The Spanish-Catalan experience has raised difficult questions about the attitude of the EU and other European governments. Many issued bland statements saying that it was a matter for the Spanish authorities and Spanish people. Not one condemned the state violence that was recorded by the world's media. It was all a bit redolent of the embarrassing silences of the West before the collapse of the Soviet Union as the Baltic republics of Estonia, Latvia and Lithuania tried to negotiate their independence.
The Catalan vote and the recent Kurdish referendum throw up the thorny issue of who and what constitute a nation state. The realpolitik answer is that the shape and nature of the world and even the boundaries of most nation states is entirely haphazard and one which in many cases defies logic and any sense of natural justice. Instead, the existence of many nationless peoples, from the Kurds to Palestinians and the case of Tibet, are a product of when and how empires retreat and dissolve, and who emerges at the right time to seize the claim of statehood.
The writer Fred Halliday called this state of affairs 'post-colonial sequestration,' through which some nations emerged as empires fell, and others (the Kurds, Palestinians, Tibet) missed the opportunity and then had to struggle to claim their statehood.
Scotland and Catalonia are different, as are the reactions of the UK and Spanish governments. It defies complexities, past histories and current realities to see one simply in the colours of the other. Pro-independence supporters in Scotland declare: 'We are all Catalans now.' But equally problematic is the blind allegiance to big state nationalism. One letter writer in the Guardian wrote about 'Catalan, Scottish and other micro-nationalisms' led by 'demagogic politicians' trying to break-up 'successful countries for personal glory and self-advancement.'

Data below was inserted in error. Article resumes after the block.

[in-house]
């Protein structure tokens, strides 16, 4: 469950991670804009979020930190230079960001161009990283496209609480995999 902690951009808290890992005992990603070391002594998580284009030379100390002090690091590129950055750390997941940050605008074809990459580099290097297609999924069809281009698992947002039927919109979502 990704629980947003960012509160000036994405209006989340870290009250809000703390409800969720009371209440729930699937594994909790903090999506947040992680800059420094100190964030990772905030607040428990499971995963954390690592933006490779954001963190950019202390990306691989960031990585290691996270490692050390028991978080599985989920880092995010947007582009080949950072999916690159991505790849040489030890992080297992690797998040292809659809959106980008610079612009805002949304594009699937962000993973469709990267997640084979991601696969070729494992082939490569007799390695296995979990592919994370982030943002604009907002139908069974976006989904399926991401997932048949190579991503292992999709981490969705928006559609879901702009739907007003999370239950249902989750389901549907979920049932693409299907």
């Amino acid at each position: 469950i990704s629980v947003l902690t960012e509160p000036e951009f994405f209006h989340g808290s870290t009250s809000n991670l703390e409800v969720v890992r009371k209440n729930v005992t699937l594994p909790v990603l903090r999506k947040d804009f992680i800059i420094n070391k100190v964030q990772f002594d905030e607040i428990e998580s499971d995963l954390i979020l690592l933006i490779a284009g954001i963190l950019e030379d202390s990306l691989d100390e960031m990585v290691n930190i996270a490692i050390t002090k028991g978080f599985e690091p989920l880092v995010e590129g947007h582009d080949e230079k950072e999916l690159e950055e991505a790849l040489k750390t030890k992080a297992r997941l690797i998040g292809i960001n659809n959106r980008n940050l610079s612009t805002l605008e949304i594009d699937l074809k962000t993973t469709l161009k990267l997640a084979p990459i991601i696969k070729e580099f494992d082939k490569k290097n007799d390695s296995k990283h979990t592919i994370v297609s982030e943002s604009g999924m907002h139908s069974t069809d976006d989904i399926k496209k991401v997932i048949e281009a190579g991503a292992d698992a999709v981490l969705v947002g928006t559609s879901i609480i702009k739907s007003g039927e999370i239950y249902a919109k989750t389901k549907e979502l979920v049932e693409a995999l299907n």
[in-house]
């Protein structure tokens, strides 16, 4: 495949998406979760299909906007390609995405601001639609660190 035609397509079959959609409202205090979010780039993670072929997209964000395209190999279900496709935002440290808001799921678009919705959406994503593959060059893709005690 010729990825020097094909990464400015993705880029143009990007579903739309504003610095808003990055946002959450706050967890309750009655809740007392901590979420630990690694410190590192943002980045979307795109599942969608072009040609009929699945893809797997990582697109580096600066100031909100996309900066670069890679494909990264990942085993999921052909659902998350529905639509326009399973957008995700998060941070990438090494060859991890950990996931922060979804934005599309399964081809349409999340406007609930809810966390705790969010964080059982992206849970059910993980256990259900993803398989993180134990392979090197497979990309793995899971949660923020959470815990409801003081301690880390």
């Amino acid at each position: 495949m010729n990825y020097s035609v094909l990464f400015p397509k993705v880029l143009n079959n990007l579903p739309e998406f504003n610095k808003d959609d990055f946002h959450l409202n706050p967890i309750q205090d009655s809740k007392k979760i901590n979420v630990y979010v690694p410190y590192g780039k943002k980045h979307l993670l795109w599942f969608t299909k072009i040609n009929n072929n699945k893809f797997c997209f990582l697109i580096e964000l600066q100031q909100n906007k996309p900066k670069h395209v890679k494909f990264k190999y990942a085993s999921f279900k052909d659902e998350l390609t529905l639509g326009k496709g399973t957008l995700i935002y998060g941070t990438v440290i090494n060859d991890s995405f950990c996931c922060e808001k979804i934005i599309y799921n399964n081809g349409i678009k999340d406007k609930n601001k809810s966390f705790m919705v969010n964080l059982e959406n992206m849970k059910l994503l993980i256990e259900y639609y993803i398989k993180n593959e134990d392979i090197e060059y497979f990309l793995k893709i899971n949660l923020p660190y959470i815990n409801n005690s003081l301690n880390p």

Self-determination in one territory doesn't simply translate into self-determination in another country. Indeed, it can even be seen as undermining its very principles by raising it into an over-arching truism, ignoring settings and histories. Thus, it doesn't make sense to trundle out a new European domino theory as the Times did, producing a map of the 'main European separatist movements' in a sort of 'at risk' register with Scotland and Flanders at the top.
Come back to our Scottish experience. We are privileged to live in a place which for all its many faults can agree to common rules on one of the biggest questions it is possible to ask: do you wish to be independent? Margaret Thatcher conceded that the Scots had the right to decide their own fate. Malcolm Rifkind, Tory secretary of state in the 1980s, once said half-jokingly, that whatever happened he would guarantee that he would never send in tanks to put the Scottish people down. That's a world apart from the repression of the Spanish authorities with the shadow of the Franco dictatorship hanging over events.
All of this also reflects on the nature of the UK. The caricatured, reactionary image of the UK is one many of us tell and retell on many occasions. This is a country which has presided over war and military action in every year since 1945, which sponsors privatisation and corporate greed the world over, and has long lineages of racism and xenophobia. But there is also another British story: which includes the defeat of foreign and domestic fascism, and the victories and triumphs of generations of working people and the labour movement which have stood for democracy and human rights and against the powers of privilege and reaction.
The good British story has rightly taken a bit of a battering these last few decades. But the events in Catalonia, just like the events in Iraqi Kurdistan, and Las Vegas, remind us that not every aspect of British life should make us gloomy. There are reasons to be cheerful in Scotland and even a few reasons to be cheerful living in the UK. And they remind us that the world is a messy, complex place which cannot be understood by recourse to one interpretation or set of principles.